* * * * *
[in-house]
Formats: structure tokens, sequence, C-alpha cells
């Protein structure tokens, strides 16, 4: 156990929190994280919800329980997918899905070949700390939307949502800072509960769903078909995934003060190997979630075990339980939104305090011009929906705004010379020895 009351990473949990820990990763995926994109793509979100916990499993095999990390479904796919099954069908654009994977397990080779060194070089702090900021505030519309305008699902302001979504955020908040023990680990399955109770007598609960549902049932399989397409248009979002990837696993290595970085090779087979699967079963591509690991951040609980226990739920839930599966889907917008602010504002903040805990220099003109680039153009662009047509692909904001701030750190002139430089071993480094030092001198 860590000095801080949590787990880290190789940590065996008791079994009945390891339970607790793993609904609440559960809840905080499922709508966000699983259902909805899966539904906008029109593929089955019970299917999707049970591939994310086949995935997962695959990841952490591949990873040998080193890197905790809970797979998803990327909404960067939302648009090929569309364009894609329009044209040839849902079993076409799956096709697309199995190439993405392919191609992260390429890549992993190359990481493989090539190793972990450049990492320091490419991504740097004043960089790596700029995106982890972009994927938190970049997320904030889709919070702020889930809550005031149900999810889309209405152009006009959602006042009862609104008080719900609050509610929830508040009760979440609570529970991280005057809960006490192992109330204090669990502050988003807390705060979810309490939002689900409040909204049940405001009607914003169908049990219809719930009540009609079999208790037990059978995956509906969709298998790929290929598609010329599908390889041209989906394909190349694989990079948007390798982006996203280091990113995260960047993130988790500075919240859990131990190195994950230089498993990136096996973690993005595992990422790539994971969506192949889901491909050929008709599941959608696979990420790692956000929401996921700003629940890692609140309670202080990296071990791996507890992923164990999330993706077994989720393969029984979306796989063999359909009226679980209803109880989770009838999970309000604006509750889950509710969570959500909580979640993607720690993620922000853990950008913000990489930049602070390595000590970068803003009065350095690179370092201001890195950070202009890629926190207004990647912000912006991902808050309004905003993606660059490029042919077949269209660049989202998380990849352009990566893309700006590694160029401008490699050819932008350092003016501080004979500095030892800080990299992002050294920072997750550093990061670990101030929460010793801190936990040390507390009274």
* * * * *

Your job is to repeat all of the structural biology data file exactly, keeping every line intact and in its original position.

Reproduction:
[in-house]
Formats: structure tokens, sequence, C-alpha cells
């Protein structure tokens, strides 16, 4: 156990929190994280919800329980997918899905070949700390939307949502800072509960769903078909995934003060190997979630075990339980939104305090011009929906705004010379020895 009351990473949990820990990763995926994109793509979100916990499993095999990390479904796919099954069908654009994977397990080779060194070089702090900021505030519309305008699902302001979504955020908040023990680990399955109770007598609960549902049932399989397409248009979002990837696993290595970085090779087979699967079963591509690991951040609980226990739920839930599966889907917008602010504002903040805990220099003109680039153009662009047509692909904001701030750190002139430089071993480094030092001198 860590000095801080949590787990880290190789940590065996008791079994009945390891339970607790793993609904609440559960809840905080499922709508966000699983259902909805899966539904906008029109593929089955019970299917999707049970591939994310086949995935997962695959990841952490591949990873040998080193890197905790809970797979998803990327909404960067939302648009090929569309364009894609329009044209040839849902079993076409799956096709697309199995190439993405392919191609992260390429890549992993190359990481493989090539190793972990450049990492320091490419991504740097004043960089790596700029995106982890972009994927938190970049997320904030889709919070702020889930809550005031149900999810889309209405152009006009959602006042009862609104008080719900609050509610929830508040009760979440609570529970991280005057809960006490192992109330204090669990502050988003807390705060979810309490939002689900409040909204049940405001009607914003169908049990219809719930009540009609079999208790037990059978995956509906969709298998790929290929598609010329599908390889041209989906394909190349694989990079948007390798982006996203280091990113995260960047993130988790500075919240859990131990190195994950230089498993990136096996973690993005595992990422790539994971969506192949889901491909050929008709599941959608696979990420790692956000929401996921700003629940890692609140309670202080990296071990791996507890992923164990999330993706077994989720393969029984979306796989063999359909009226679980209803109880989770009838999970309000604006509750889950509710969570959500909580979640993607720690993620922000853990950008913000990489930049602070390595000590970068803003009065350095690179370092201001890195950070202009890629926190207004990647912000912006991902808050309004905003993606660059490029042919077949269209660049989202998380990849352009990566893309700006590694160029401008490699050819932008350092003016501080004979500095030892800080990299992002050294920072997750550093990061670990101030929460010793801190936990040390507390009274």